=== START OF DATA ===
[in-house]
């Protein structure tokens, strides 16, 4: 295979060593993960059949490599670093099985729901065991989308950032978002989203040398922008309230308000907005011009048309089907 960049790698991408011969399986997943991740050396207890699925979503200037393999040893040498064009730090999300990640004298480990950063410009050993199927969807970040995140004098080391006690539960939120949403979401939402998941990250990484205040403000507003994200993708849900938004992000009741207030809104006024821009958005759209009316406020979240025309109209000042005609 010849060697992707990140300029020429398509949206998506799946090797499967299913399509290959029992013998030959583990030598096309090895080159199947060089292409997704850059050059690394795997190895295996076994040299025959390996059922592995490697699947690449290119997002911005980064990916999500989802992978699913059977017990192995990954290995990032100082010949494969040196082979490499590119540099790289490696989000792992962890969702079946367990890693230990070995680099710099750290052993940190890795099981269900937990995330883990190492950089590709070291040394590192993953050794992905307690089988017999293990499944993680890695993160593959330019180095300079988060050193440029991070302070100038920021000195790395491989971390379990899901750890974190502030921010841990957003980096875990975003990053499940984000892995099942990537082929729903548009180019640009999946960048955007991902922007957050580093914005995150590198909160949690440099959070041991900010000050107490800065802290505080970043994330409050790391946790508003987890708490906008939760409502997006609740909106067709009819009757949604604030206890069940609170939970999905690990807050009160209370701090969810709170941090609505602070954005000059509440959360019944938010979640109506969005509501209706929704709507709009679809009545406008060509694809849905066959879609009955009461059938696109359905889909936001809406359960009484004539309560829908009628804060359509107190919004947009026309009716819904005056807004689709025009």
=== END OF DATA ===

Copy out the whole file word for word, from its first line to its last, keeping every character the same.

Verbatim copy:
[in-house]
């Protein structure tokens, strides 16, 4: 295979060593993960059949490599670093099985729901065991989308950032978002989203040398922008309230308000907005011009048309089907 960049790698991408011969399986997943991740050396207890699925979503200037393999040893040498064009730090999300990640004298480990950063410009050993199927969807970040995140004098080391006690539960939120949403979401939402998941990250990484205040403000507003994200993708849900938004992000009741207030809104006024821009958005759209009316406020979240025309109209000042005609 010849060697992707990140300029020429398509949206998506799946090797499967299913399509290959029992013998030959583990030598096309090895080159199947060089292409997704850059050059690394795997190895295996076994040299025959390996059922592995490697699947690449290119997002911005980064990916999500989802992978699913059977017990192995990954290995990032100082010949494969040196082979490499590119540099790289490696989000792992962890969702079946367990890693230990070995680099710099750290052993940190890795099981269900937990995330883990190492950089590709070291040394590192993953050794992905307690089988017999293990499944993680890695993160593959330019180095300079988060050193440029991070302070100038920021000195790395491989971390379990899901750890974190502030921010841990957003980096875990975003990053499940984000892995099942990537082929729903548009180019640009999946960048955007991902922007957050580093914005995150590198909160949690440099959070041991900010000050107490800065802290505080970043994330409050790391946790508003987890708490906008939760409502997006609740909106067709009819009757949604604030206890069940609170939970999905690990807050009160209370701090969810709170941090609505602070954005000059509440959360019944938010979640109506969005509501209706929704709507709009679809009545406008060509694809849905066959879609009955009461059938696109359905889909936001809406359960009484004539309560829908009628804060359509107190919004947009026309009716819904005056807004689709025009």